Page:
WHAT IS A FOOD ALLERGY VS. A FOOD INTOLERANCE?
Many people think the terms food allergy and food intolerance mean the same thing; however, there is a difference.
A food intolerance is an adverse food-induced reaction that does not involve the immune system. Lactose intolerance is one example of a food intolerance. A person with lactose intolerance has insufficient lactase, the enzyme needed to digest milk sugar. When this person eats milk products, symptoms such as gas, bloating, and abdominal pain may occur. Other common intolerances include gluten and sulfites.
A food allergy occurs when the immune system reacts to a certain food that the body mistakenly believes is harmful by producing antigens to that food. This results in an allergic reaction. Allergic reactions can affect the respiratory system, digestive tract, skin, and/or cardiovascular system, and can be mild (rashes, hives, itching, etc.) to severe (trouble breathing, wheezing, loss of consciousness). The most severe reaction is anaphylaxis which can potentially be life-threatening. Any food allergen can cause any of these symptoms, but peanut, tree nut, fish, and/or shellfish allergies are most likely to result in anaphylaxis.
More than 90 percent of all food allergies are attributable to the top-9 allergens: peanut, tree nut, egg, milk, wheat, shellfish, fish, soy, and sesame.
NAVIGATING COMMON SOURCES OF FOOD ALLERGENS
Single ingredient foods as well as packaged foods can be a source of food allergens. Single foods, such as peanuts or salmon, are typically easy to identify as allergens, but packaged foods can be harder to interpret.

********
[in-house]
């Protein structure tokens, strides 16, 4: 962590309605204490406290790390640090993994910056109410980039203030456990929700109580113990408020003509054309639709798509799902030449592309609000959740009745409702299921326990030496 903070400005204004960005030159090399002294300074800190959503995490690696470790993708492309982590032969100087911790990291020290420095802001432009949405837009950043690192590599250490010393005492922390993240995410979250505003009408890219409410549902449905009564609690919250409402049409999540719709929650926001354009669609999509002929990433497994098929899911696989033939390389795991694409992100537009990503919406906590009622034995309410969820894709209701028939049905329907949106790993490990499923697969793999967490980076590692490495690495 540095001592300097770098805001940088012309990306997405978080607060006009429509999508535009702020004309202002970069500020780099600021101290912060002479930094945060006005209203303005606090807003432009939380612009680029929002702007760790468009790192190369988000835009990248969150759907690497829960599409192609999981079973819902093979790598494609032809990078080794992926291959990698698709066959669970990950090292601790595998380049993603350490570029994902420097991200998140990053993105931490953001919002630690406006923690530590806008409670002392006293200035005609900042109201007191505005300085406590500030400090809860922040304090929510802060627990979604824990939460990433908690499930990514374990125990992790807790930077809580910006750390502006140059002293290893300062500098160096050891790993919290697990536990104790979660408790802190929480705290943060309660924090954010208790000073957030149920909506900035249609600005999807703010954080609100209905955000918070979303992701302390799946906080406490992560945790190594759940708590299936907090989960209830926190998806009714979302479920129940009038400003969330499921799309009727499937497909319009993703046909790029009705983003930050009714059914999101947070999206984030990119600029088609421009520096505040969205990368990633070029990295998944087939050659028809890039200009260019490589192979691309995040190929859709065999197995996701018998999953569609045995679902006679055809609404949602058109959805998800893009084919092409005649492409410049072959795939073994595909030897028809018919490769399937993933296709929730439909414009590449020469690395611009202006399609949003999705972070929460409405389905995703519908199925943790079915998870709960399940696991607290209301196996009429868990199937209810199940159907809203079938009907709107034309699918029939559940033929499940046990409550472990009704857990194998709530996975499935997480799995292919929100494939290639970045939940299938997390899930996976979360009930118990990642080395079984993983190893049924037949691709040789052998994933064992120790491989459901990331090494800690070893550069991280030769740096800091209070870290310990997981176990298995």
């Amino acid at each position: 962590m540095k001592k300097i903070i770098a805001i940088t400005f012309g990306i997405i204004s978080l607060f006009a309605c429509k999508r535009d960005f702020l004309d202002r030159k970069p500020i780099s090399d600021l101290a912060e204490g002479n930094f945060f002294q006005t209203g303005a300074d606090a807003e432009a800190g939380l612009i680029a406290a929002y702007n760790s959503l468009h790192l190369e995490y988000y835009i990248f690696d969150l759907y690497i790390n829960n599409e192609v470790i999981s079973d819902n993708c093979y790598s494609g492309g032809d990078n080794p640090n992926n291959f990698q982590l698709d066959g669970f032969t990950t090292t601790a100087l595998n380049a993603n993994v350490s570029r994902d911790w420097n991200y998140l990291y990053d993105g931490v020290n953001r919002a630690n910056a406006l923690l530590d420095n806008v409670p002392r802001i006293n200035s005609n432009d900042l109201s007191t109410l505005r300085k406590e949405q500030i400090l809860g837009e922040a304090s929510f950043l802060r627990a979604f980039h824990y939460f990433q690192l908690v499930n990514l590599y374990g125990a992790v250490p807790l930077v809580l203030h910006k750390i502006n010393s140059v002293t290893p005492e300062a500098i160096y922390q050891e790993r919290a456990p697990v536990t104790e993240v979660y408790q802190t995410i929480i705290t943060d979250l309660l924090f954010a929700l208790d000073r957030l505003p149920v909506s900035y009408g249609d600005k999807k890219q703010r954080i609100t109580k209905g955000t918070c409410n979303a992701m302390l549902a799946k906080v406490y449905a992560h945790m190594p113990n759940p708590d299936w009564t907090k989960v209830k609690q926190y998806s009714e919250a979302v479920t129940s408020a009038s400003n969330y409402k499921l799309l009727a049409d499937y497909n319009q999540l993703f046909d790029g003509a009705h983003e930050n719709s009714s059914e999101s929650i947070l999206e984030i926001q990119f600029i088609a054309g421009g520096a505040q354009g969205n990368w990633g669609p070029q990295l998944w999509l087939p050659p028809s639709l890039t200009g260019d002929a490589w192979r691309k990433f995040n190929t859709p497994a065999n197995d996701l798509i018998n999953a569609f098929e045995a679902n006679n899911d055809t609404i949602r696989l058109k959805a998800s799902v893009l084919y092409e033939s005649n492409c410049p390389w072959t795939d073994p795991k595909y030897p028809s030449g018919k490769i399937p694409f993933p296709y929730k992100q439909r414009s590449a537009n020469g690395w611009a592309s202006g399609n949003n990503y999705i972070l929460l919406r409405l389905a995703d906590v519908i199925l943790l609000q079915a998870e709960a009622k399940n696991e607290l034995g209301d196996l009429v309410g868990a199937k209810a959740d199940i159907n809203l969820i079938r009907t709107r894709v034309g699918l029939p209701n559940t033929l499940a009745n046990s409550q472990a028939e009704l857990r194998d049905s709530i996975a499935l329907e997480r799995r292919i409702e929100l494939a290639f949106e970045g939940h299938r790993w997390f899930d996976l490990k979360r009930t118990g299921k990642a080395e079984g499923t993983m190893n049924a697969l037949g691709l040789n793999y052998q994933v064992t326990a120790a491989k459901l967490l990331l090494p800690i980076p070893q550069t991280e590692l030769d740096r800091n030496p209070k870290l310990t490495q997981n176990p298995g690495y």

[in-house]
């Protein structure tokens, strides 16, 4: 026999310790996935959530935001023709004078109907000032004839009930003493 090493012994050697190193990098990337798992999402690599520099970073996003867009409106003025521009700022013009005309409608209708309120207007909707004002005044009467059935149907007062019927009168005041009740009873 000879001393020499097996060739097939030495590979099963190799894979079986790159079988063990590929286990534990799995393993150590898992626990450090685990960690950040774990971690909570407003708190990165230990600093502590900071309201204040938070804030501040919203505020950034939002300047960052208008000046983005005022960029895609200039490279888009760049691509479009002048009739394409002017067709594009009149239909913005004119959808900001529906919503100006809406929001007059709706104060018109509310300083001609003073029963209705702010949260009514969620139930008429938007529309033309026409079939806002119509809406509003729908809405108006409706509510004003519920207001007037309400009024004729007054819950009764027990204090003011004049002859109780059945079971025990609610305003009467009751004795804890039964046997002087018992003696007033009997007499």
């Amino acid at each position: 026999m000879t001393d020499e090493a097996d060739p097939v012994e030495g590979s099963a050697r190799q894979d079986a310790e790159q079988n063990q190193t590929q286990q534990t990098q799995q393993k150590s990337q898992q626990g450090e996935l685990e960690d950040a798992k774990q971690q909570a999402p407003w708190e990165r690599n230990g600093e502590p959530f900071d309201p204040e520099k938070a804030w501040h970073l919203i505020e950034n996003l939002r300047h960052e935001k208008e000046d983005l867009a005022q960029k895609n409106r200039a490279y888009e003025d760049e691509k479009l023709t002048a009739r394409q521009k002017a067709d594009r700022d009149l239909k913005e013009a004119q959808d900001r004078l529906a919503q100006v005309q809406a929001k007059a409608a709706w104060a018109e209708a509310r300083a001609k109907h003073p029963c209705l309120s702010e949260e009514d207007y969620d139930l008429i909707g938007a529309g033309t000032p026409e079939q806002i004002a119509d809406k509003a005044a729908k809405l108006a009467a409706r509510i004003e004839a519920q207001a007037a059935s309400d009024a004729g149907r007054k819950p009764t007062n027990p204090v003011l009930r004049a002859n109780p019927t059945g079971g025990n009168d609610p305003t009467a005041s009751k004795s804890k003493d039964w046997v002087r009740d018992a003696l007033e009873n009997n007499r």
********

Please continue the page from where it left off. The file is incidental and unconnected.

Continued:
Packaged foods must identify the top-9 food allergens (peanut, tree nut, egg, milk, wheat, shellfish, fish, soy, and sesame) using their common name. However, be aware that the information on the package label is only accurate to the contents of that package. This means that it’s important to review the label on a packaged food every time you consume that food —this is true for food in our cafés as well. We are always happy to share package labels if you are concerned about hidden allergens.
When eating away from home, knowing the common names and sources of your allergen can help you navigate menus more safely. If you are unfamiliar with the common sources of your allergen(s), the leading experts in food allergy awareness, FARE (Food Allergy Research & Education), maintain an extensive overview of common allergens including sources and other considerations to help you avoid your allergen(s).
DECODING VOLUNTARY STATEMENTS
As of this time, the use of advisory labels, such as may contain, processed in the same facility, processed on shared equipment, etc., on packaged foods is voluntary and there are no guidelines for their use. However, the Food and Drug Administration (FDA) has begun to develop a long-term strategy to help manufacturers use these statements in a clear and consistent manner so that consumers with food allergies can be informed as to the potential presence of the top-9 allergens. Please consult your allergist for recommendations on how to handle foods that carry a voluntary statement regarding your allergen.
- FARE (Food Allergy, Research & Education). www.foodallergy.org. Accessed January 2023.
Please be aware that Bon Appétit handles all top-9 allergens as well as other potential allergens in an open kitchen environment. Products, ingredients, and recipes may change without our knowledge or come into contact with other allergens. We cannot assure against this possibility. Guests with food allergies should speak with a manager or ask for assistance with food choices.
This information is not intended to take the place of advice from a healthcare professional. Check with your physician before starting any diet or exercise program. In addition, while all efforts have been made to ensure the information included in this material is correct, new research is released frequently and may invalidate certain pieces of data. January 2023.